Asher, to be quite honest they were serious. At least he was, but since he missed the girl probably didn't notice anything special. These two get really rough at each other sometimes, I can tell.
As for your question, I have had the same mixed emotions regarding these pictures. I, the father, was standing close when my son tried to whack his sister. What did I do? I took a picture. Am I getting used to seeing the evil in people by witnessing a normal and, hmm, healthy growing process of my kids and no longer feel the need to intervene? Or have I just grown a sixth sense and understood he's going to miss anyway?
Jarmo,

I assure you that the behavior is neither healthy nor something one simply is likely to outgrow without parental intervention.

As a grandfather and a physician, I can look back now with a long time of observation and feel that intervening is important. The fellow has to be told that's not acceptable behavior. It's not a matter of "growing out of it" as one might think but rather learning social boundaries we do not cross and offering other ways to harvest and exploit aggression, like basket ball or swimming or competing in chess. It's at this stage, and only now that one can really influence the life of a child. If he doesn't learn now that acting out like this is not tolerated even one iota, then he won't be protected from a lot of social problems in our society later on.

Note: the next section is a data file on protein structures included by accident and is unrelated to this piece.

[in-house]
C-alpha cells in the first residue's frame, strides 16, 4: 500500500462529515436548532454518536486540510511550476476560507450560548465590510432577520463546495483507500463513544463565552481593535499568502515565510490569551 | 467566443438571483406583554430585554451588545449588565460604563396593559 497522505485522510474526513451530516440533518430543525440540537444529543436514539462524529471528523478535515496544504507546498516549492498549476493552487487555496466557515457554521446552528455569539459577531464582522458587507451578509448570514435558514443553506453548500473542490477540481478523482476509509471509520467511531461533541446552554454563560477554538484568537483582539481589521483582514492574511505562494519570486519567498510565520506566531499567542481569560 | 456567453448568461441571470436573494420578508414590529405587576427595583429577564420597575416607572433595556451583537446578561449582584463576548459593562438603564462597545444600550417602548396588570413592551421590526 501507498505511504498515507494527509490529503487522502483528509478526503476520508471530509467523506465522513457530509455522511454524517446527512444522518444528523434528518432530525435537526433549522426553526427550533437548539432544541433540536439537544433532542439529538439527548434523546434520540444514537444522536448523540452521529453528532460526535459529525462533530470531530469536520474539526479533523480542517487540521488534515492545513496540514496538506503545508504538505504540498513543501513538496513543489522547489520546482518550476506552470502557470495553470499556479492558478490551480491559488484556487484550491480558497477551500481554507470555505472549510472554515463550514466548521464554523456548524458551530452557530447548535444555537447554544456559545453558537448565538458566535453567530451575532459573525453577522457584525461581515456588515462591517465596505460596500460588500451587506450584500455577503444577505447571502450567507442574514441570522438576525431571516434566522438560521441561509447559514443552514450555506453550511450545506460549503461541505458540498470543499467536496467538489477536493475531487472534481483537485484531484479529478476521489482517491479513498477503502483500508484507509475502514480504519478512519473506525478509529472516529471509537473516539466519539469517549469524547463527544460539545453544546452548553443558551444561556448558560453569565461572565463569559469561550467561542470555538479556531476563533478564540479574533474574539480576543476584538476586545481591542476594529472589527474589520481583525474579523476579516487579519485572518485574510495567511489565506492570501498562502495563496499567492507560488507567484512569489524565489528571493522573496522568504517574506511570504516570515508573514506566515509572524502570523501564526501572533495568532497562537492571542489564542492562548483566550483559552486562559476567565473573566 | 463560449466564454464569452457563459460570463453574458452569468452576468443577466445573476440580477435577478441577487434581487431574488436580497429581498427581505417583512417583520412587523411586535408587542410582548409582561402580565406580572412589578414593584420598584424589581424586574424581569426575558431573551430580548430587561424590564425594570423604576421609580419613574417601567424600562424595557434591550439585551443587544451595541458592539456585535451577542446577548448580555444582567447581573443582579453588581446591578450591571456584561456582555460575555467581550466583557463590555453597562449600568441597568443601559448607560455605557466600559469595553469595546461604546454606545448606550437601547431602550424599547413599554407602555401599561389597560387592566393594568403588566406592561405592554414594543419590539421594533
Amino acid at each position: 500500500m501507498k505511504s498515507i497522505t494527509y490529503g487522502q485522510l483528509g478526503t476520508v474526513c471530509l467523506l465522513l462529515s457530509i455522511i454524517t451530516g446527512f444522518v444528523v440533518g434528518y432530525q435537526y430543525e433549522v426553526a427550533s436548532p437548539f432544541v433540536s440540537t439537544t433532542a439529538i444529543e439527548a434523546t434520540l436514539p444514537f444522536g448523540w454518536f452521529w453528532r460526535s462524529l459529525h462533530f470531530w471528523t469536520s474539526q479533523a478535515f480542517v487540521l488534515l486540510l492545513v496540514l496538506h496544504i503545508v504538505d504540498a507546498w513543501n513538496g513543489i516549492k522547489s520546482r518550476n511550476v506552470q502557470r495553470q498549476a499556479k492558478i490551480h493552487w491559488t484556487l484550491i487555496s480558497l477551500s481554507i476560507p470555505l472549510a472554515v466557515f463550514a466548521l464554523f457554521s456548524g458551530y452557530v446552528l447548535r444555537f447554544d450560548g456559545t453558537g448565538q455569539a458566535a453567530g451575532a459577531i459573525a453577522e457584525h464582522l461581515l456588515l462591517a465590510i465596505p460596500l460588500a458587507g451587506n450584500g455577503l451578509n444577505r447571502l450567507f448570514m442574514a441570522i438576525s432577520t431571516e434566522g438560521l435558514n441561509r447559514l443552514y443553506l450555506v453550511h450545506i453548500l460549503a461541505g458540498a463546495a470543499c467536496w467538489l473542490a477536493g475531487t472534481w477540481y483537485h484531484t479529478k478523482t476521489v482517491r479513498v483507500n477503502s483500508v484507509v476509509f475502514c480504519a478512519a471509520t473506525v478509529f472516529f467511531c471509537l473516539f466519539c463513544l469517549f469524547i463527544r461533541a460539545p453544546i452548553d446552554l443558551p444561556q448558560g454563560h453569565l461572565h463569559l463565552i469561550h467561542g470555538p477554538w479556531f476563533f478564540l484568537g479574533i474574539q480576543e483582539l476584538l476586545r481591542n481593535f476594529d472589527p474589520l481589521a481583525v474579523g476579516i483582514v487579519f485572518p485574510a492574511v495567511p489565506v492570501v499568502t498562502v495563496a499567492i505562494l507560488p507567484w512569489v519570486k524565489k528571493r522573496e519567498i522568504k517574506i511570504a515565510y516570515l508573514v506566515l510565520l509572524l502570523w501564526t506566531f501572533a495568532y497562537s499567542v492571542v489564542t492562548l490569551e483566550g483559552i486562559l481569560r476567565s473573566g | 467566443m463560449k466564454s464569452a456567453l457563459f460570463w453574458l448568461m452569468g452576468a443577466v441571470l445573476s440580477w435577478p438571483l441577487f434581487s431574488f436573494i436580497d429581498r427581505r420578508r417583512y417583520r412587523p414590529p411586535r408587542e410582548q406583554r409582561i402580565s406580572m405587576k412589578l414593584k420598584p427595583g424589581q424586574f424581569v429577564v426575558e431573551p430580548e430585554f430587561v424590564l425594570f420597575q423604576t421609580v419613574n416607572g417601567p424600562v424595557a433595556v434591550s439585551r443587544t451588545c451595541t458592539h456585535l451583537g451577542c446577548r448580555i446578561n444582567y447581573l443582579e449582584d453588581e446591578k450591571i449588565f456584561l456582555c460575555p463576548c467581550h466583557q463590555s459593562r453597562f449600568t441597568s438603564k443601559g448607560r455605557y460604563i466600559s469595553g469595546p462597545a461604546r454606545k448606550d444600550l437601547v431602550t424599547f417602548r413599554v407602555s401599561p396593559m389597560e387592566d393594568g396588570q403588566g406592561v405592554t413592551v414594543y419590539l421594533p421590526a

You took these pictures for a reason. This post is, I would offer the reason.

With affection and humility,

Grandfather Asher!
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  #11  
Old June 25th, 2012, 08:26 AM
Jarmo Juntunen Jarmo Juntunen is online now
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Asher, I need to say I don't completely agree with you. One of the most fundamental features in the human nature is aggression. We try to surpress it simply because we need to cooperate to coexist. Yes, violent behaviour is something every sane parent needs to stop. But I'm afraid there is no denying that aggressive behaviour is a part of us all. As for setting the boundaries I agree with you and get so frustrated to see so few parents do.
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  #12  
Old June 25th, 2012, 09:01 AM
Asher Kelman Asher Kelman is offline
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Quote:
Originally Posted by Jarmo Juntunen View Post
Asher, I need to say I don't completely agree with you. One of the most fundamental features in the human nature is aggression. We try to surpress it simply because we need to cooperate to coexist. Yes, violent behaviour is something every sane parent needs to stop. But I'm afraid there is no denying that aggressive behaviour is a part of us all. As for setting the boundaries I agree with you and get so frustrated to see so few parents do.
Thanks for the assurance that I didn't go completely over the top! Even shy behavior needs to be watched.

What we think of as cute, may in fact mean some traits that we could have dealt with earlier. Shyness or compulsive behavior are normal variants yet one has to make sure that the extent of it won't harm their future social life and ability to work with others.

Meanwhile, my grandson is pretending to rescue a Giant sloth from attack by a Saber-toothed Tiger! He wanted me to look up in you tube the video of him frightening the Saber-toothed Tiger with a fiery log from a fire pit. Well, he's 4 and feels that anything he thinks of must be in a video, as so far, that's been true!

Asher